Sixty-one people statewide are sick with West Nile Virus. Tulsa and Oklahoma counties are reporting the majority of cases. But despite the health department's alarming announcement this week, experts say the average person shouldn't walk around worrying about West Nile.
After three deaths In Oklahoma, a state of emergency in Texas, there is panic over West Nile.
8/16/12 Related Story: City, County Leaders Workout West Nile Plan
"It's a potentially serious infection, one of many, but not something that is of epidemic proportions at this point. It doesn't look that way to the average person," said Dr. Robert Welliver of OU Medical. "Most people that get West Nile Virus infections don't have any symptoms at all."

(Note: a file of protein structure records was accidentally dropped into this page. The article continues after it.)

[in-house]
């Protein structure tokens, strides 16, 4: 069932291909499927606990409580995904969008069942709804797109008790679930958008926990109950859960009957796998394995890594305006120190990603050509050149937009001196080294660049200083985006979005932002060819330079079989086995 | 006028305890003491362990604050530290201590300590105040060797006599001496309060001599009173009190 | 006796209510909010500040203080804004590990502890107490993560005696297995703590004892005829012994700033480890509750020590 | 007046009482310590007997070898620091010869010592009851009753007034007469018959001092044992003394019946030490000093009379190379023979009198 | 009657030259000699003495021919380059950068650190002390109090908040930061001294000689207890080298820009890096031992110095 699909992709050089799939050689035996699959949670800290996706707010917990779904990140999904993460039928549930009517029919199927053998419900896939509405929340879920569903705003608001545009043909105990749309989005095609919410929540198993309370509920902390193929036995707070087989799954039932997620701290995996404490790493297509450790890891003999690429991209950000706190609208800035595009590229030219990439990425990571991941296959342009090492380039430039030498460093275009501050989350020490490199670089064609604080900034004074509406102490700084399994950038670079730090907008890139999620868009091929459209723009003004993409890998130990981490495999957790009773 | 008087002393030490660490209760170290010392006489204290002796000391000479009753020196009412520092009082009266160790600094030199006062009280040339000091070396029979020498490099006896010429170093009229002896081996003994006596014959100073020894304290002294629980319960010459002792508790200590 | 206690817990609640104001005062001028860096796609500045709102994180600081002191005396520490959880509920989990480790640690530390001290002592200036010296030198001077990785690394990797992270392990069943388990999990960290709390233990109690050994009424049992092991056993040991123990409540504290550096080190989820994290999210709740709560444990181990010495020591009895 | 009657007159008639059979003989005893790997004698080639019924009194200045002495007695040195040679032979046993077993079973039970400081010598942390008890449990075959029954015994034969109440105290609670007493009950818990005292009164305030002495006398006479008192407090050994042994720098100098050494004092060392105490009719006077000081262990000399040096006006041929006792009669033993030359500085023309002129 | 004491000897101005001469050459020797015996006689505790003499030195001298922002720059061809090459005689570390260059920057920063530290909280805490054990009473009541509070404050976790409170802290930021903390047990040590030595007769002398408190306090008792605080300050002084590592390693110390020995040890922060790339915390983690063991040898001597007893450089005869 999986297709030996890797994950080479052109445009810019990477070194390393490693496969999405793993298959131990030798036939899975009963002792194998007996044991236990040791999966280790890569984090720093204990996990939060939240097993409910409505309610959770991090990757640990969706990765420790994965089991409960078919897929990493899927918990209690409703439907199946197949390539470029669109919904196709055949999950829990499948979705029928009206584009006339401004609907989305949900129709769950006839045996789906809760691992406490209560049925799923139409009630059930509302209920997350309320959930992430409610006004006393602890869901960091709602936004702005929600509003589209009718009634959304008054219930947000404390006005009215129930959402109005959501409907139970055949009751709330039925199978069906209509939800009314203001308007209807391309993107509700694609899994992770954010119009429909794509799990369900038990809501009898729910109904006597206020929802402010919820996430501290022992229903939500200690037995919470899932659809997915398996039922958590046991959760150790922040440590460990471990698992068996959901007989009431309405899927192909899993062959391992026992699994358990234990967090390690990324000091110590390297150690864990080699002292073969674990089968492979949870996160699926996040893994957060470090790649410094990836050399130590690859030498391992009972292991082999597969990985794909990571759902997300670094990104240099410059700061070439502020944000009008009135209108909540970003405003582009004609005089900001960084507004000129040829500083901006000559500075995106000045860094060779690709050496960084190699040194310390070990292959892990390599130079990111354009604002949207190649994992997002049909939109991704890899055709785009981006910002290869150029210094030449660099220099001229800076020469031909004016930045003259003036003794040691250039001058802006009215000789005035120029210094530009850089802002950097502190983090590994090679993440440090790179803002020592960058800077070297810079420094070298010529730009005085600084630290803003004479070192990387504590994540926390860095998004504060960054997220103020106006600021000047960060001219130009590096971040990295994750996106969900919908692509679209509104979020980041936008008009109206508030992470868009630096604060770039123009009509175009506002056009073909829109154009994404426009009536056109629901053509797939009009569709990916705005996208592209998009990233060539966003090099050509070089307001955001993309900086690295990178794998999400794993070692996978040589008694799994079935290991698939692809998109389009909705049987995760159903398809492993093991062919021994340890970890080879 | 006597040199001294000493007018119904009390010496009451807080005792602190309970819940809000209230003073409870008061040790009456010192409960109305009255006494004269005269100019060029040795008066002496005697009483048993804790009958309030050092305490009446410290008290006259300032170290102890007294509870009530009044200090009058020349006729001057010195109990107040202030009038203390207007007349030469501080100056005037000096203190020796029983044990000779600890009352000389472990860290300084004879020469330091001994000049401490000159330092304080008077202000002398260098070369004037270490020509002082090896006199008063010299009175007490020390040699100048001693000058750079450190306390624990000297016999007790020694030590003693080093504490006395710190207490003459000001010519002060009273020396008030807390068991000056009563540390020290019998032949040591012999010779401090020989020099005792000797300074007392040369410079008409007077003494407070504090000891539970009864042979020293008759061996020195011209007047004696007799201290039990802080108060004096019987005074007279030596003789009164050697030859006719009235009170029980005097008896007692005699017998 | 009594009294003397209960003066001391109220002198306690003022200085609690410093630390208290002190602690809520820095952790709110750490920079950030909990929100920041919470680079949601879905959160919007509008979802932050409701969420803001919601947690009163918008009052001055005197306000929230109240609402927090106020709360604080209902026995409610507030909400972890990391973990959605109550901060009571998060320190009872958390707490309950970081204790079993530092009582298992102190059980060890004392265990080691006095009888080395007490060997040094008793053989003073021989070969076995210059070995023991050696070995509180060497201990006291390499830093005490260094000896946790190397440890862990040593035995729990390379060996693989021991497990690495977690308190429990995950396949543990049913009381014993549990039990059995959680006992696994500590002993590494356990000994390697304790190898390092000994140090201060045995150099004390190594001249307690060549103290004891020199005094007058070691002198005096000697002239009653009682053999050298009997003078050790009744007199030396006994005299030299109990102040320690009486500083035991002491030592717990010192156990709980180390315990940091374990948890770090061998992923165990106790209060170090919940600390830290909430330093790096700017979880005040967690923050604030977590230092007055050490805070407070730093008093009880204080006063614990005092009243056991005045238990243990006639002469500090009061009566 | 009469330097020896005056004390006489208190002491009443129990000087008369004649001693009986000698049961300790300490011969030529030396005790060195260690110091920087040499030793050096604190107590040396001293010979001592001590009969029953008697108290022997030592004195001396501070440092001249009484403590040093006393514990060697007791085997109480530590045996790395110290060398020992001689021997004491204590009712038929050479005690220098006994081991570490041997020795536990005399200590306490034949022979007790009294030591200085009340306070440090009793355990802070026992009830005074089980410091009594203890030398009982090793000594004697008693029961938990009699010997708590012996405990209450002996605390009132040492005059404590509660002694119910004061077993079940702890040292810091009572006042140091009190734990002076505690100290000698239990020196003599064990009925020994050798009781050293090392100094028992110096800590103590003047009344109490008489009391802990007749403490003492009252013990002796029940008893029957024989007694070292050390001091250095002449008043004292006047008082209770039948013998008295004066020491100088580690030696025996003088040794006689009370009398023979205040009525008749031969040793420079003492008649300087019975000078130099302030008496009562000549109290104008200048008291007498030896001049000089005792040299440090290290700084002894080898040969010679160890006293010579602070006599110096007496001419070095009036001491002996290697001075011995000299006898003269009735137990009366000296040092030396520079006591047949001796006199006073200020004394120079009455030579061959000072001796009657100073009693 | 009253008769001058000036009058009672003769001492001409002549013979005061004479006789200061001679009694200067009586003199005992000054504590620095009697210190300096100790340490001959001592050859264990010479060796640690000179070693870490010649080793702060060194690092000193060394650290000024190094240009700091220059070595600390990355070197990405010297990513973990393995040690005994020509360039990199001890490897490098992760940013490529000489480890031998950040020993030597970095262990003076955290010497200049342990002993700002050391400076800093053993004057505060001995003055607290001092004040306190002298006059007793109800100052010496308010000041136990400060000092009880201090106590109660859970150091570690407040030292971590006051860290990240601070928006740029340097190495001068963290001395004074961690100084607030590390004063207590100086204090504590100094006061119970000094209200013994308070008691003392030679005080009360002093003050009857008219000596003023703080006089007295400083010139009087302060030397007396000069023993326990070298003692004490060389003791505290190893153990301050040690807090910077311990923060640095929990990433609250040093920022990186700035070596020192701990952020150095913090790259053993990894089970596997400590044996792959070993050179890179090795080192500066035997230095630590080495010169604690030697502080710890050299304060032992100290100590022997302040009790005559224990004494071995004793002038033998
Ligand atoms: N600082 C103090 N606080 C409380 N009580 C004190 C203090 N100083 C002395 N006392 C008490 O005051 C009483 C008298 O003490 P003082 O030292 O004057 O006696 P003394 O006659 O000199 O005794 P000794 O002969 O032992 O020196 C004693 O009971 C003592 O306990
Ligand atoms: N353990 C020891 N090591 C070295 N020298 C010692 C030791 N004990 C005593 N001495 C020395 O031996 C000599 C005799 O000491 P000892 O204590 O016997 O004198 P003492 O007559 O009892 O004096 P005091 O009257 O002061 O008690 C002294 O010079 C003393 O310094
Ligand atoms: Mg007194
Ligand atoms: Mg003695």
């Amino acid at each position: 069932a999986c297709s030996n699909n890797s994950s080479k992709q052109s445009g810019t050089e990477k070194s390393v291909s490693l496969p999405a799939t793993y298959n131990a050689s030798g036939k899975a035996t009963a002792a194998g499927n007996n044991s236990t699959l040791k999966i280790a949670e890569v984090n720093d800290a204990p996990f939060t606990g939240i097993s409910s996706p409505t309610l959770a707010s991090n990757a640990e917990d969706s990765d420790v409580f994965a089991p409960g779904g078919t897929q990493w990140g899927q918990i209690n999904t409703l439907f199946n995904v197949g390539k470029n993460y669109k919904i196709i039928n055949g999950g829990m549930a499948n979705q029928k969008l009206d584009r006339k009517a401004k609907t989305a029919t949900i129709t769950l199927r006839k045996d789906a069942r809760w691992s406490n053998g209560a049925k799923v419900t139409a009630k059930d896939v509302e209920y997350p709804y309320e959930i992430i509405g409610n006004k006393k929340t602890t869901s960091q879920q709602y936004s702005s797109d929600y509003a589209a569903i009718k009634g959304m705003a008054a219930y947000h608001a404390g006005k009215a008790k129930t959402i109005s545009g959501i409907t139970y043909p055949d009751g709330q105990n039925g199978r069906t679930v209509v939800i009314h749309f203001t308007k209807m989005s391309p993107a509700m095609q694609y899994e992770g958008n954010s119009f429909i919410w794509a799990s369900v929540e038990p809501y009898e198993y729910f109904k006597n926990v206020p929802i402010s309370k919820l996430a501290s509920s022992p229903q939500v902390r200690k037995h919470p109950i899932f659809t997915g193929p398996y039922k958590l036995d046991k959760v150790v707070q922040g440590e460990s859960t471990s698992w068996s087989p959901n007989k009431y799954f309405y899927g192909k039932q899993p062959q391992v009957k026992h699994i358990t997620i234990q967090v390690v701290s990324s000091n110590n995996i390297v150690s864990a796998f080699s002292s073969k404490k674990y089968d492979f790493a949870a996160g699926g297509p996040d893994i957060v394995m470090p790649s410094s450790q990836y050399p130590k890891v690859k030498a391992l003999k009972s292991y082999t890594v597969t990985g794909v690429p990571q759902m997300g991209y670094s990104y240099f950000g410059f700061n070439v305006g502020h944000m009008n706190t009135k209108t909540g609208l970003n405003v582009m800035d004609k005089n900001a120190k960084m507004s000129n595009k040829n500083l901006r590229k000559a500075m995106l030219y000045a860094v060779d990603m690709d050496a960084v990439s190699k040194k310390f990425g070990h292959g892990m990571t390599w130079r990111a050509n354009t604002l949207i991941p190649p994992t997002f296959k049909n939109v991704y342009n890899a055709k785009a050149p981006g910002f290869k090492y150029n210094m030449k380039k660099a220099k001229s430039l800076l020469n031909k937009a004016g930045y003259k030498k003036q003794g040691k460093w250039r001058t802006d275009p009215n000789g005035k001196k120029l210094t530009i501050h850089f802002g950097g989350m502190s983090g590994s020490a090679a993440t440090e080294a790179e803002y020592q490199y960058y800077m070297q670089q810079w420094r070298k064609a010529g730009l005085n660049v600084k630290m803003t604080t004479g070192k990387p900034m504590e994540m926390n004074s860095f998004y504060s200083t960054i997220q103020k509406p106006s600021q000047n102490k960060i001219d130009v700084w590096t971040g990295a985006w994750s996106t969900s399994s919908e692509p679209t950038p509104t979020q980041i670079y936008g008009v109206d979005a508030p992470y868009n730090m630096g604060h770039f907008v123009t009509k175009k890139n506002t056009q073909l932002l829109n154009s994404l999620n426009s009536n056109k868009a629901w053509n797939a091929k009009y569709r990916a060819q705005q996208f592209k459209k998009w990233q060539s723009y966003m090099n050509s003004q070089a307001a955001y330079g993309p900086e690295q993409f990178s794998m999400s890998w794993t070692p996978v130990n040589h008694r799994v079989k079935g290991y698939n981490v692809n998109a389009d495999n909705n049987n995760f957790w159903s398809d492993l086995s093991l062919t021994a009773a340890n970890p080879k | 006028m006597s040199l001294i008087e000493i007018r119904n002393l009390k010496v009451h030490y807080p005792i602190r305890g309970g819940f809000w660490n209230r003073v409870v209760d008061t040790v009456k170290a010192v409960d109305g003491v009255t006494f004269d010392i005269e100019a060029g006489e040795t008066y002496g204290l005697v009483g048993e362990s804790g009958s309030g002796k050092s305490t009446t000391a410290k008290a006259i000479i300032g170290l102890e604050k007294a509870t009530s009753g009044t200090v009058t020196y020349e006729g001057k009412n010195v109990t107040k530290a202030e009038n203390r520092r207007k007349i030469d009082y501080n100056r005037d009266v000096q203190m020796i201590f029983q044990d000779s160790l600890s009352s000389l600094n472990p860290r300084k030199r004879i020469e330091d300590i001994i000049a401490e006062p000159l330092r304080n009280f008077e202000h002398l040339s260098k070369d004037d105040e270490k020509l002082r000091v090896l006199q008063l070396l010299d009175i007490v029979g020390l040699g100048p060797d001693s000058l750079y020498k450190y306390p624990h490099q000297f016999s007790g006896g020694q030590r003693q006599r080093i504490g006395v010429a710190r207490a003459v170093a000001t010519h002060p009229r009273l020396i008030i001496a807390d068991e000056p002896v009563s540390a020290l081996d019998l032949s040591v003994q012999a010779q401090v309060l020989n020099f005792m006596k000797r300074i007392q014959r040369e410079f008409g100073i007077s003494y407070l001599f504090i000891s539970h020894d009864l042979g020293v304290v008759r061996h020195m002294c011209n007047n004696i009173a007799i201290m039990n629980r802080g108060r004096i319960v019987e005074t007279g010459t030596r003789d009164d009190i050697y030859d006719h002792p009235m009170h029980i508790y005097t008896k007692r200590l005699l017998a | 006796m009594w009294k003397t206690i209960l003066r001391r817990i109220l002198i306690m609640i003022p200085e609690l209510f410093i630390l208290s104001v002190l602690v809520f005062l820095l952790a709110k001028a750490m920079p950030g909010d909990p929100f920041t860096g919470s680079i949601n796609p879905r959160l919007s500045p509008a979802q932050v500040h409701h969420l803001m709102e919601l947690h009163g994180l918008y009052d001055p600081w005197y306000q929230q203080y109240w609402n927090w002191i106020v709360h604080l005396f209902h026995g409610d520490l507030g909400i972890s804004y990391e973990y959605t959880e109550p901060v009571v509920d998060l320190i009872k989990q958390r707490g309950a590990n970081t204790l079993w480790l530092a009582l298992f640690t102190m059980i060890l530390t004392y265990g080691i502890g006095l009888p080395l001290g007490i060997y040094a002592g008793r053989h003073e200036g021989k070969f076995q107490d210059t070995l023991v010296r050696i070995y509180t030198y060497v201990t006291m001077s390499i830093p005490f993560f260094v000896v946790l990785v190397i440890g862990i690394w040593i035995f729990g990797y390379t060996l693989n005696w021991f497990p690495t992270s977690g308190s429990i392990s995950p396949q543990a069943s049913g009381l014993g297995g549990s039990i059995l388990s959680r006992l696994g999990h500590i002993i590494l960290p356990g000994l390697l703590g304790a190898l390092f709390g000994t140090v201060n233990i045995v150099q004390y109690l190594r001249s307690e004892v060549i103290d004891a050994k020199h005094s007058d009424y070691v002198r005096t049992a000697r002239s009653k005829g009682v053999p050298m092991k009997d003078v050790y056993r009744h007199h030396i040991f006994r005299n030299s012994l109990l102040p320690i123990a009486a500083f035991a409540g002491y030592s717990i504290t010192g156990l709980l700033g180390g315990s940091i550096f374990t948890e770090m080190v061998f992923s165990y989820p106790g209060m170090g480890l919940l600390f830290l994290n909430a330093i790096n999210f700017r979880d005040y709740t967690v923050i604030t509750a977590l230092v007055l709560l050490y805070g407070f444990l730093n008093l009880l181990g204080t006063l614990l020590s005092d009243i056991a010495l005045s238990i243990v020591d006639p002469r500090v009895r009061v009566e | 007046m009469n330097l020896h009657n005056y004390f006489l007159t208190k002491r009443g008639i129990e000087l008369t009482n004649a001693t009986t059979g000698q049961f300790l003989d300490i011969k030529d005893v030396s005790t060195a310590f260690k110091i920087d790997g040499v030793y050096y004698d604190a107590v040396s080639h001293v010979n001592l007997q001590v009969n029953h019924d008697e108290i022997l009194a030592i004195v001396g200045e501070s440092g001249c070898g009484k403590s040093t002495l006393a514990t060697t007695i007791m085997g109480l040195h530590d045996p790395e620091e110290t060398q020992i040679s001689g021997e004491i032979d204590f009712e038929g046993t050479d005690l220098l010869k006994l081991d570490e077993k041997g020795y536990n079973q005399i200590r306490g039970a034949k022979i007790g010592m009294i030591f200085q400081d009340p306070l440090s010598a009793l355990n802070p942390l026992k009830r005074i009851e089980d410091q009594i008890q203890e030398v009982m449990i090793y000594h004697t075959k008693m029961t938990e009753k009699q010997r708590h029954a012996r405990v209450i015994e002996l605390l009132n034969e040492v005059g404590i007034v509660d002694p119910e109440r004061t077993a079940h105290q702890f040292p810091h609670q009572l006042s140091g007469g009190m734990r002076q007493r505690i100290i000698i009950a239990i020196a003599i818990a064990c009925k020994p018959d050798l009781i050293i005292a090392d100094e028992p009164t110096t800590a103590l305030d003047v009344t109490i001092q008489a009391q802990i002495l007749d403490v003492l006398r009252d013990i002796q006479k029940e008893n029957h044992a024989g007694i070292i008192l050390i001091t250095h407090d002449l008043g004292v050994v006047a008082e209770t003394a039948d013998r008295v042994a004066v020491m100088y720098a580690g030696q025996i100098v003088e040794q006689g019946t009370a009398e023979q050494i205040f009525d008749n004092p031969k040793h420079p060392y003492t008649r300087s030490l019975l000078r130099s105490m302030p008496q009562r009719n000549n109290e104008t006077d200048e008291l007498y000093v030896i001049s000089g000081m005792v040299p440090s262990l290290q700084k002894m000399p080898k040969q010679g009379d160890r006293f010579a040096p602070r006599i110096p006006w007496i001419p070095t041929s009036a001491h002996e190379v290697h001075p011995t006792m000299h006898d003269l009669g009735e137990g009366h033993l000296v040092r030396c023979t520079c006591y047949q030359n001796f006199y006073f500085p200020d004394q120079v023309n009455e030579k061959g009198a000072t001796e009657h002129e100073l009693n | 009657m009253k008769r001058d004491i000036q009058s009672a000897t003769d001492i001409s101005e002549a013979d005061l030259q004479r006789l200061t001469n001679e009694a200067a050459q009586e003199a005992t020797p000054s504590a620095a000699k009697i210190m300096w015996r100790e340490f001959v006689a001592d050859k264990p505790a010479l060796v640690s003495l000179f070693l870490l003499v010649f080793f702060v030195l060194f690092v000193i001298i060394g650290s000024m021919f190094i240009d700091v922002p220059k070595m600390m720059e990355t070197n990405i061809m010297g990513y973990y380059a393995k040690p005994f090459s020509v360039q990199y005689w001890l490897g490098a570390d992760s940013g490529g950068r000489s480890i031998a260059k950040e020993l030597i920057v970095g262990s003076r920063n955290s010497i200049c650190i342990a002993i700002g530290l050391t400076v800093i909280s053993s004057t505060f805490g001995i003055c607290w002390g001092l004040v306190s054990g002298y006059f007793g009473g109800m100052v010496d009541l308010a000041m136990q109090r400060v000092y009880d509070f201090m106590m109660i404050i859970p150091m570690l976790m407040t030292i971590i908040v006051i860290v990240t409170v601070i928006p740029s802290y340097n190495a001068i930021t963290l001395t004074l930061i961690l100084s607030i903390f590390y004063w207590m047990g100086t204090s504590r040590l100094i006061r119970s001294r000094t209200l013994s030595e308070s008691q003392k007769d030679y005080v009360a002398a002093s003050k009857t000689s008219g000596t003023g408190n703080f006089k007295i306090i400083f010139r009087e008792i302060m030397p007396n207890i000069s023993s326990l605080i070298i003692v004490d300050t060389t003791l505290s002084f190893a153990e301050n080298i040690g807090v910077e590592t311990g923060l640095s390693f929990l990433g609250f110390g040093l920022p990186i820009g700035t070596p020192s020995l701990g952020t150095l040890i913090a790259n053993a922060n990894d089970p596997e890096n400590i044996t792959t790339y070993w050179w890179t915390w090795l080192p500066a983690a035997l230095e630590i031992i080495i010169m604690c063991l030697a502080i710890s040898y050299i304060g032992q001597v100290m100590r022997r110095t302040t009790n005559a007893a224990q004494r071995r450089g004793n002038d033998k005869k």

Look at the stats: 80% of people that get it never know they had it; 20% of the people who become infected will develop West Nile fever; of that 20%, 10% become life threatening infections; 1% of people affected get central nervous system manifestations.
8/16/2012 Related Story: Another Death Linked To West Nile Virus In Oklahoma
"We say you shouldn't smoke and you shouldn't drive fast and many more people will die of that than West Nile Virus this year," Welliver said.
Welliver points out that there isn't a vaccine that is FDA approved for West Nile and there is nothing to do to prevent it once you get bitten by an infected mosquito.
Pregnant women, kids and elderly can all use repellant with DEET. You can even spray it on your clothing.
See how the health department highlights counties with West Nile Virus.
See the number of West Nile cases by county in Oklahoma.
See statistics of West Nile Virus by age group.